Sunday, September 25, 2005


Real Estate v. Stock Market : the Heavyweights Champ !

There are out there essentially three places where you can stack up your hard-earned money: the stock market, real estate and under your mattress. If you decide to put the money under your mattress, beware: it will fruit no interest and, hence, it won't grow over time. In fact, it will devaluate. Competition between Stock Market and Real Estate as the top source of investment returns has been going on since the mid 1960's. Typically the Stock Market was seen as the place to invest and Real Estate as the place ... well, to live in. But since the mid 1990's the old axiom has changed more and more every year, and today it is entirely revolutionized. The purchase, holding, renting and reselling of real estate assets - especially residential real estate - is now the investment of choice for the majority of investors. Money is pouring in as a direct and proximate consequence of low interest rates, which favor mortgaging over deposits and low-risk asset holdings over high-risk speculative stocks. Demand for residential real estate throughout all urban areas in North America - and to a lesser extent Europe - has gone through the roof. This affects especially condominiums and townhomes located well inside urban cores, but it extends to single-family assets into suburbia just as well. Real estate has become the psychological equivalent of gold, historically considered a tangible, safe store of value.
Tangibility of assets is, in fact, one of the primary psychological reasons of this financial revolution. Given the choice between the purchase of a piece of paper representing the share into a far-away company over which the Investor has no control, and the purchase of four walls and a ceiling that the Buyer can see, touch and paint, the vast majority of consumers today are not going to hesitate for one second : they'll take the latter. But there is also a very important practical reason: availability of financing. Scandals have scoured both Stock Market and Real Estate circles, but whereas scandals in Real Estate typically have affected one or a few Sellers and one or a few Buyers, scandals in the Stock Market have affected millions of Investors. Lenders, as a result, have become somewhat leery to lend for the purchase of stocks and bonds and are much more comfortable with real estate market values. Banks lend on appraised values, and it is far more likely for an appraiser of a residential condo to determine its true market value with a high degree of accuracy than it is for a stock analyst to evaluate the books of a corporation with the same degree of accuracy. Afterall, it can be said that House A and House B have sold for a certain price in a certain neighborhood so that it is reasonable to expect that House C will sell for a similar or equivalent price in the same neighborhhod. But it is more complicated to apply the same reasoning to Corporation A, B and C because variables are too great: location, number of employees, performance, market sector, technology, politics, taxes and all the rest. Therefore, a financial institution will lend money to a qualified Real Estate Buyer more readily than to a qualified Stock Market Investor.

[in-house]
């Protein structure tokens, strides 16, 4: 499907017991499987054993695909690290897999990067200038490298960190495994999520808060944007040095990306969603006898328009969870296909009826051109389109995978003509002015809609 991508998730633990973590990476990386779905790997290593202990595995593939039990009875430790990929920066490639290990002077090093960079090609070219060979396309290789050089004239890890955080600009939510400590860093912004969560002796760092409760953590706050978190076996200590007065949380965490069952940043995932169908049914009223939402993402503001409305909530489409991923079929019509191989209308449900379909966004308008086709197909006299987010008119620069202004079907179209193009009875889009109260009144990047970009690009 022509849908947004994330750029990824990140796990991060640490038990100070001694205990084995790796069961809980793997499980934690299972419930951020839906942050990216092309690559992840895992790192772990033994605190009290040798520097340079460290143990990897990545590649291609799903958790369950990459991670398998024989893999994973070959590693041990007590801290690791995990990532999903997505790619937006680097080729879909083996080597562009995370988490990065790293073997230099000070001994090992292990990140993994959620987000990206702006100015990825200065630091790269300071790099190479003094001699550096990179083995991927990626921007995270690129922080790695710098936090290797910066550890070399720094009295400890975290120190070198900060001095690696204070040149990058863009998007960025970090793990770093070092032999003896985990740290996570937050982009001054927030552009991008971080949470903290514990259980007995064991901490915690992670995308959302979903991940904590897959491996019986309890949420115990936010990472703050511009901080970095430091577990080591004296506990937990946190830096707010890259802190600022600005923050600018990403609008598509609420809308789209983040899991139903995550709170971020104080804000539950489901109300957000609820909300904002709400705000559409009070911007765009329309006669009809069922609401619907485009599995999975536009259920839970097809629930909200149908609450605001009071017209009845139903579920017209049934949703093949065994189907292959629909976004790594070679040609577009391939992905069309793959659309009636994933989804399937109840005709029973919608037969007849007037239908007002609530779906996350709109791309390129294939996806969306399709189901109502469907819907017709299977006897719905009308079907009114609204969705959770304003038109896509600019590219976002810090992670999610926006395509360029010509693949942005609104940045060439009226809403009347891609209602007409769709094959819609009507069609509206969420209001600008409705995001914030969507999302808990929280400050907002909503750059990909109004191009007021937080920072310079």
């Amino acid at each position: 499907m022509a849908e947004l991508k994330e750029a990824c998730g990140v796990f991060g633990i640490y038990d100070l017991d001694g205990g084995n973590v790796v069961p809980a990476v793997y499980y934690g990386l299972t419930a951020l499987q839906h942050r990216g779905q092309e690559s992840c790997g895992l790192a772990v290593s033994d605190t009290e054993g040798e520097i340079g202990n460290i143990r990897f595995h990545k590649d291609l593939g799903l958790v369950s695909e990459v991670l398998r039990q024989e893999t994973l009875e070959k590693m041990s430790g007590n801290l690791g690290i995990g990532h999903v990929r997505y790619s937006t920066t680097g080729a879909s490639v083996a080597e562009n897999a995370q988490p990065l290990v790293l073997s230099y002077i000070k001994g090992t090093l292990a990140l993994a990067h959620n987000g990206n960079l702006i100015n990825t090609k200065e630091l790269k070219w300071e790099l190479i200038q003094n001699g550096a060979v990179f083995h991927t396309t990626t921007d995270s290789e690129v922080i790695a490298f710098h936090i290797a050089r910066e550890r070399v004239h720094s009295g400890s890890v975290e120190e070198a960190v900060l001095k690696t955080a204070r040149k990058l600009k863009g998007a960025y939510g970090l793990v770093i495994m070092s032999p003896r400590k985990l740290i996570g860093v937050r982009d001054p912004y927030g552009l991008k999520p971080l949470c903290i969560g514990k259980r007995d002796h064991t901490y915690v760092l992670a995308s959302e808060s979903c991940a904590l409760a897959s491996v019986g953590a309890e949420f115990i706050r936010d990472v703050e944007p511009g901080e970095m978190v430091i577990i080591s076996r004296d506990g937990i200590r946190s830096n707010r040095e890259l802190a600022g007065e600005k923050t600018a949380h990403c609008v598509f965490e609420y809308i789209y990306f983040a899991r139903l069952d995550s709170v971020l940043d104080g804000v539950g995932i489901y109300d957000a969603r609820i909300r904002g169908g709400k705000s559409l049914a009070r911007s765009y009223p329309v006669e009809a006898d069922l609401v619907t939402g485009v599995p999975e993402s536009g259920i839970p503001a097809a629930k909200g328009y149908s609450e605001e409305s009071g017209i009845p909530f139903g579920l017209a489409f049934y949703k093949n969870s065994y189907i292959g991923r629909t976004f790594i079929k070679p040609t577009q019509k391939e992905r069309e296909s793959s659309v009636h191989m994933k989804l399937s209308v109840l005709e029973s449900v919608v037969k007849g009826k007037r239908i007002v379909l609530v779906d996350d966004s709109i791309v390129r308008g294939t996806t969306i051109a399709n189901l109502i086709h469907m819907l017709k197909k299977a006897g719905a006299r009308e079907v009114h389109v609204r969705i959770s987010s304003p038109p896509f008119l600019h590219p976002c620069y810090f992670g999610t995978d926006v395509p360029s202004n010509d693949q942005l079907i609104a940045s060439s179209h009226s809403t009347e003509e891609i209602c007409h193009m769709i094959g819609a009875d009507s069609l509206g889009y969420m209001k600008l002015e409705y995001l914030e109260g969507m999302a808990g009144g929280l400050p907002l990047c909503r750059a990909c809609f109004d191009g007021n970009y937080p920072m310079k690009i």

The type of Buyer has also changed. With the advent of the internet and all other technological advances, Buyers today are more knowledgeable than ever before. As such, they want to see through things thoroughly and, once again, it is easier and preferable for them to determine by themselves whether they like a piece of real estate than it is to believe to a Stock Broker or analyst. More than ever they want sound advice and hot tips, and there is no question that those they can get from either a good Real Estate Agent or a good Stock Broker. But what the Stock Broker cannot offer is a tour of the company. A Real Estate Agent, on the other hand, will show them the house.
And, finally, population growth, density and age are other important factors in today's prevalence of Real Estate over the Stock Market. For instance, here in the Greater Vancouver region population is expected to grow 58 percent to 3.3 million people in the next 25 years according to the Urban Futures Institute. That's 1.2 million more people than are here now. The Institute reports that the Baby Boom generation now makes up about one-third of the population. Their aging will result in a surge in the over-55 population of 146 percent by 2030, and that many baby-boomers today are beginning to look towards their retirement years and golden age as a period of calm, enjoyment and relaxion - free of the continuous buy-and-sell hustle typical of stock exchanges everywhere. They are more and more beginning to question Donald Trump's make-it-or-break-it philosophy for a more solid and long-lasting approach to the management of their own personal wealth and finances.
Luigi Frascati

As Featured On Ezine Articles

Personally I have never thought much of Donald Trump. He comes across as the I-know-it-all-and- you-know=@#$% type of guy and additionally, anytime they show him on TV he says stupid things. Not to mention his looks.
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